By Shannon Mullen
They say redheads shouldn’t wear pink, but Kathy Maloney has never been the type to let the theys of this world tell her what she can and cannot do. That explains why, late one Saturday afternoon in 1980, an 18-year-old Maloney ducked into the Simco shoe store in downtown West New York, New Jersey determined to buy the hot pink boots that had caught her eye earlier in the day.
Her timing was terrible. She heard the door lock behind her, felt a gun at her back, and quickly deduced she’d just stumbled into an armed robbery.
Two well-dressed men led her to a back room and forced her to sit on the floor with a handful of other terrified customers and employees. Eventually, the robbers fled with a haul of cash and valuables.
You know you’ve had “an eventful life,” as Maloney describes it, when an experience like that hardly seems worth mentioning now. If someone were ever to make a movie based on Maloney’s life story, that scene might not even make the final cut.
There’s just so much other ground to cover: growing up with a suicidal mother, who’d habitually kiss her daughters goodbye in the morning, telling them she’d be dead when they came home from school; losing her sister to a fatal drug addiction, then waging an Erin Brockovich-like crusade to put the dentist who illegally provided her with painkiller prescriptions behind bars, and raising her sister’s orphaned daughter.
Then there’s her husband Joe’s tragic, eight-year battle with mental illness, which Maloney recently chronicled in “Life with Joe,” a story that quickly went viral after it was published in the Asbury Park Press May 11.
Since the story appeared, Maloney, an administrative assistant in the newspaper’s design studio, has been inundated with emails, notes and phone calls from as far away as Ireland, where she has relatives.
One of the emails came from a woman in Ireland who lost her son to suicide. “There are so many points in the article that I can relate to,” she wrote. “I think it is such a brave thing to share your experience, where I can’t approach it. I wish I could.”
Another woman called to share her own experiences with her brother, now a patient at Trenton Psychiatric Hospital. The two spoke for nearly an hour.
“I felt like I knew her. Even though this is my brother, not my husband, I felt her pain,” the woman said later.
“Life with Joe” has since been picked up by other Gannett Co. Inc. newspapers around the country, as well as The Journal, an Irish news site similar to the Huffington Post. On the Press’ website, the story has generated more page views online than many staff writers garner after months of work — quite an achievement, considering that Maloney isn’t a member of the Press’ reporting staff.
Pete Earley, a former Washington Post reporter and best-selling author whose book, “Crazy: A Father’s Search Through America’s Mental Health Madness” (Penguin Group, 2007), was a finalist for the Pulitzer Prize, said his own mental health-focused blog and Facebook page both exploded after he posted a version of Maloney’s story.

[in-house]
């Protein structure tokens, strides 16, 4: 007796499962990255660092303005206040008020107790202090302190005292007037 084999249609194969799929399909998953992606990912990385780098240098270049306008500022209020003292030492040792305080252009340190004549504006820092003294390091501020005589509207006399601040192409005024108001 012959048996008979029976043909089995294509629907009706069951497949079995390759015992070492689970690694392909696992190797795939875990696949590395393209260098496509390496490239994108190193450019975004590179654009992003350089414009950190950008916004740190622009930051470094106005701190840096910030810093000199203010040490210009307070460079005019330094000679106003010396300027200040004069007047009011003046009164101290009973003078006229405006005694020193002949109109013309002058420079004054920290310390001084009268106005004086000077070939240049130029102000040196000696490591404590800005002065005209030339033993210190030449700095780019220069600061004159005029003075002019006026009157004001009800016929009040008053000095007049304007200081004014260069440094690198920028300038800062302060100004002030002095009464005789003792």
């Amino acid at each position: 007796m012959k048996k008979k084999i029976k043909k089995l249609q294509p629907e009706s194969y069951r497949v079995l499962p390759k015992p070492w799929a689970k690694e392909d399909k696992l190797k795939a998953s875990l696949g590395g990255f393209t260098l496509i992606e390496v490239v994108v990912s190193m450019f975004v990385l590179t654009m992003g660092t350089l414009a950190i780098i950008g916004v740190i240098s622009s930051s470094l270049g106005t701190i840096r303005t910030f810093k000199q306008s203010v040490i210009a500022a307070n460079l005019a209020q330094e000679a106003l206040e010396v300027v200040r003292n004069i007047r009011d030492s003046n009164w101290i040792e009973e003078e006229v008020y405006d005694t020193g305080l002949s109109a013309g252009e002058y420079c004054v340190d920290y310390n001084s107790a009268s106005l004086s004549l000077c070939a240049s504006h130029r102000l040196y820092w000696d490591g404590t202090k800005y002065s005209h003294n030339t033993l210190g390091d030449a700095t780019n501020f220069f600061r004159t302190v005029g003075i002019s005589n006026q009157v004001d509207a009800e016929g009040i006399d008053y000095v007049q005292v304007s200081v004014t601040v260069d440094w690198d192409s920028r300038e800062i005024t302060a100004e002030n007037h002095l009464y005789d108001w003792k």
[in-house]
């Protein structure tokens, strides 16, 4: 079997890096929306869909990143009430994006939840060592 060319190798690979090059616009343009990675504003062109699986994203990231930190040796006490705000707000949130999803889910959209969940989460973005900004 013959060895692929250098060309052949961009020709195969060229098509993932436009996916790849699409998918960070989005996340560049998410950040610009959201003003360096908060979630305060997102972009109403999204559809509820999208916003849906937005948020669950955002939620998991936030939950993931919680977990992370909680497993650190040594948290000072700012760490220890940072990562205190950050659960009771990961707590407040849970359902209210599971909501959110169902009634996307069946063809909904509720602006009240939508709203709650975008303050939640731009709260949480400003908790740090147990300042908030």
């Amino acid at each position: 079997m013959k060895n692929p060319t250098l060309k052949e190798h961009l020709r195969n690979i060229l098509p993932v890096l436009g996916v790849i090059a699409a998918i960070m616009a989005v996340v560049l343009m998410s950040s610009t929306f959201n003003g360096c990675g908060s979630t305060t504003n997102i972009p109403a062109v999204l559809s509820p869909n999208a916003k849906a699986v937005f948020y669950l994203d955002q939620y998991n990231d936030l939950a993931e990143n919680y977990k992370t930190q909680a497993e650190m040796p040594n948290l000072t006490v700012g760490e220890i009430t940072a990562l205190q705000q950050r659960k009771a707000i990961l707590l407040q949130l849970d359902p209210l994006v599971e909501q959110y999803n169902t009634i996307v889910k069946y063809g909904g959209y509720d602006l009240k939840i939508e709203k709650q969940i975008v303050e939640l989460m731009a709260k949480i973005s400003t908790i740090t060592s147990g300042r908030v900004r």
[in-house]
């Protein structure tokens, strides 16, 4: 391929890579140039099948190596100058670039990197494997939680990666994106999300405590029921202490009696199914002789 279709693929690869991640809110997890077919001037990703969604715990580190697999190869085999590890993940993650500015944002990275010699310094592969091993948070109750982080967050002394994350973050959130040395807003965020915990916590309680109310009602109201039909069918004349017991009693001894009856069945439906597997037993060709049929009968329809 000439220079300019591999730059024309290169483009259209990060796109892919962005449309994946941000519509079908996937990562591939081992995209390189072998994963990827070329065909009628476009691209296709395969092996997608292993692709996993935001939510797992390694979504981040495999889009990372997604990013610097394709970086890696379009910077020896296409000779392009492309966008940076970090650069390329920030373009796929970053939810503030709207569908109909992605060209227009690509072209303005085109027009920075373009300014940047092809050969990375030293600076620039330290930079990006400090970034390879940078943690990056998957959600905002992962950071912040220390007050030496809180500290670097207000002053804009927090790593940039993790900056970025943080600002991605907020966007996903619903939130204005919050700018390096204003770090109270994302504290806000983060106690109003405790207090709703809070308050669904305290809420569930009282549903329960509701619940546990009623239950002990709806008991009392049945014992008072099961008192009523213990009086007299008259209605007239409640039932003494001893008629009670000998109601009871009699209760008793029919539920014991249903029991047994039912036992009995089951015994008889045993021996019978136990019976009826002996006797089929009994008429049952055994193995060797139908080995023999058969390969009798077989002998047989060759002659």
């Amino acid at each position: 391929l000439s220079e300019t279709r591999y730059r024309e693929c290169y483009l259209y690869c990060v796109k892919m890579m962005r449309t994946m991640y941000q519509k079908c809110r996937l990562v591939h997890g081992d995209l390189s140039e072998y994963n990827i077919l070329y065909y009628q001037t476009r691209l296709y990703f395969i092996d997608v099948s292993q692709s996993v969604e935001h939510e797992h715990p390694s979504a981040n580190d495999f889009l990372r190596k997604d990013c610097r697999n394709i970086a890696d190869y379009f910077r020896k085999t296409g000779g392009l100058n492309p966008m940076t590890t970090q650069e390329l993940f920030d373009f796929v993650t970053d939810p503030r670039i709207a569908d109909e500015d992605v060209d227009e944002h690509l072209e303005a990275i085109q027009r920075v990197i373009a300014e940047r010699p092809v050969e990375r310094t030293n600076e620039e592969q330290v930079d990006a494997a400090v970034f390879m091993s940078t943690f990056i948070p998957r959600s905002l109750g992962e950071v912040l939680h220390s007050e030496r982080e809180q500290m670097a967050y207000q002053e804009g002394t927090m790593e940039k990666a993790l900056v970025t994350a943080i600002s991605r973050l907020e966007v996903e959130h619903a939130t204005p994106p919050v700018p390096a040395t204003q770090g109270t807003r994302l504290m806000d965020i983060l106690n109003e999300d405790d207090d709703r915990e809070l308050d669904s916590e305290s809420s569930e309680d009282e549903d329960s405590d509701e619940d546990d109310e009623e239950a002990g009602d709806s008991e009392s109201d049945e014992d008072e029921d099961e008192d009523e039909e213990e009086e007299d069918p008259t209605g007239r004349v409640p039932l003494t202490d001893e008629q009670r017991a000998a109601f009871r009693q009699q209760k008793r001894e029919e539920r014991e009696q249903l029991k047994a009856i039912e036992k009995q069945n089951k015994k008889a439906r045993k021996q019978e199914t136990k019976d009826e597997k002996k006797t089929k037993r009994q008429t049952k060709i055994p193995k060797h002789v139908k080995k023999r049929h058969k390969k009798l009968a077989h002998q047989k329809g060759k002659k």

Maloney has “done something incredible,” Earley said, by humanizing an issue that rarely receives media attention unless there is a shooting or some other act of violence by a mentally ill person in the news.
The story — and the family snapshots that accompanied it — resonate with readers “because that’s not the normal face you see with mental illness,” he said.
“You’re like, ‘Wow, these could be my neighbors.’<TH>”
Maloney said she approached editors with the story idea to coincide with Mental Health Awareness Month in May. Since her husband’s death from cancer in 2011, she feels a passion to educate the public — and lawmakers, in particular — about how a disjointed mental health care system often leaves families like hers with a mentally ill loved one to fend for themselves.
“I knew it wasn’t right, what happened to Joe,” said Maloney, 52, of Howell.
In her case, her once gregarious, doting husband became increasingly erratic and verbally abusive following a devastating job loss. For years, Joe refused treatment for bipolar II disorder and the neck cancer that developed later and ultimately killed him. He was 52.
“Life with Joe” came on the heels of Maloney’s first foray onto the Press’ editorial pages in March, “My Journey of Discovery,” about her quest to rediscover her family’s roots in rural Ireland. That story, too, generated heavy web traffic and a flood of emails. It has since been re-published in The Journal and the Irish Echo, the oldest Irish-American newspaper in the U.S.
“I have just finished reading about your recent experiences in Ireland,” read one email, from an admirer in Cork, Ireland, “and I am smiling within.”
The remarkable response Maloney has received begs the question: What’s next for her?